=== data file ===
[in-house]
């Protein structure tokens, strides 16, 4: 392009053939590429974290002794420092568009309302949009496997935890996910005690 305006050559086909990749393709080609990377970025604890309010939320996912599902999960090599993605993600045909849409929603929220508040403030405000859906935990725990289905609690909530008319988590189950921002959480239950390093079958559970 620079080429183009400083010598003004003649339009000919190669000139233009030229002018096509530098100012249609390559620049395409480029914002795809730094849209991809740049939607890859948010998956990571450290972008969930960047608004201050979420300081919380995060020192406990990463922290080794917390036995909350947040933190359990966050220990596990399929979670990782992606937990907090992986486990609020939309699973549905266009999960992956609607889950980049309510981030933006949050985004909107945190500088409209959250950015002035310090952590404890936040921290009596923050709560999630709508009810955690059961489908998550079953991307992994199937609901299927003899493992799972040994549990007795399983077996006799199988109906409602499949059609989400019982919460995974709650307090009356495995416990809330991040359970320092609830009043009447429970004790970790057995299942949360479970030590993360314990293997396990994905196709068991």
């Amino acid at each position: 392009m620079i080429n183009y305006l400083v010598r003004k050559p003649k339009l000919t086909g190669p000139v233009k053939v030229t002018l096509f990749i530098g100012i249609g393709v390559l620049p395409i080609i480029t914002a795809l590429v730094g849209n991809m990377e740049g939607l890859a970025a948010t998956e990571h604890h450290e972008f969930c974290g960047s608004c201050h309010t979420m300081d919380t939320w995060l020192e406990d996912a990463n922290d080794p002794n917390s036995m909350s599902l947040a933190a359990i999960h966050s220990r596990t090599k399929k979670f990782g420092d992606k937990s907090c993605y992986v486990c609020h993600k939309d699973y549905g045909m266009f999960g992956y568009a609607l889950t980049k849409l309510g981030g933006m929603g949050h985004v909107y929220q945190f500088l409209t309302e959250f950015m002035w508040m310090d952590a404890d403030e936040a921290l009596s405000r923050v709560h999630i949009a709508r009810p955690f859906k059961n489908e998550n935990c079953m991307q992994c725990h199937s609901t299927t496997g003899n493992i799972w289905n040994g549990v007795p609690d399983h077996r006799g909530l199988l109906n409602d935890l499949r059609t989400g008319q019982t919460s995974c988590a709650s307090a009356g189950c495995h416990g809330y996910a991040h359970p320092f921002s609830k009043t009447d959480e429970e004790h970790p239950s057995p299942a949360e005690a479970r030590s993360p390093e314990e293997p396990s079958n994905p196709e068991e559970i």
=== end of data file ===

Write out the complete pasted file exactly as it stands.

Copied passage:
[in-house]
């Protein structure tokens, strides 16, 4: 392009053939590429974290002794420092568009309302949009496997935890996910005690 305006050559086909990749393709080609990377970025604890309010939320996912599902999960090599993605993600045909849409929603929220508040403030405000859906935990725990289905609690909530008319988590189950921002959480239950390093079958559970 620079080429183009400083010598003004003649339009000919190669000139233009030229002018096509530098100012249609390559620049395409480029914002795809730094849209991809740049939607890859948010998956990571450290972008969930960047608004201050979420300081919380995060020192406990990463922290080794917390036995909350947040933190359990966050220990596990399929979670990782992606937990907090992986486990609020939309699973549905266009999960992956609607889950980049309510981030933006949050985004909107945190500088409209959250950015002035310090952590404890936040921290009596923050709560999630709508009810955690059961489908998550079953991307992994199937609901299927003899493992799972040994549990007795399983077996006799199988109906409602499949059609989400019982919460995974709650307090009356495995416990809330991040359970320092609830009043009447429970004790970790057995299942949360479970030590993360314990293997396990994905196709068991």
């Amino acid at each position: 392009m620079i080429n183009y305006l400083v010598r003004k050559p003649k339009l000919t086909g190669p000139v233009k053939v030229t002018l096509f990749i530098g100012i249609g393709v390559l620049p395409i080609i480029t914002a795809l590429v730094g849209n991809m990377e740049g939607l890859a970025a948010t998956e990571h604890h450290e972008f969930c974290g960047s608004c201050h309010t979420m300081d919380t939320w995060l020192e406990d996912a990463n922290d080794p002794n917390s036995m909350s599902l947040a933190a359990i999960h966050s220990r596990t090599k399929k979670f990782g420092d992606k937990s907090c993605y992986v486990c609020h993600k939309d699973y549905g045909m266009f999960g992956y568009a609607l889950t980049k849409l309510g981030g933006m929603g949050h985004v909107y929220q945190f500088l409209t309302e959250f950015m002035w508040m310090d952590a404890d403030e936040a921290l009596s405000r923050v709560h999630i949009a709508r009810p955690f859906k059961n489908e998550n935990c079953m991307q992994c725990h199937s609901t299927t496997g003899n493992i799972w289905n040994g549990v007795p609690d399983h077996r006799g909530l199988l109906n409602d935890l499949r059609t989400g008319q019982t919460s995974c988590a709650s307090a009356g189950c495995h416990g809330y996910a991040h359970p320092f921002s609830k009043t009447d959480e429970e004790h970790p239950s057995p299942a949360e005690a479970r030590s993360p390093e314990e293997p396990s079958n994905p196709e068991e559970i």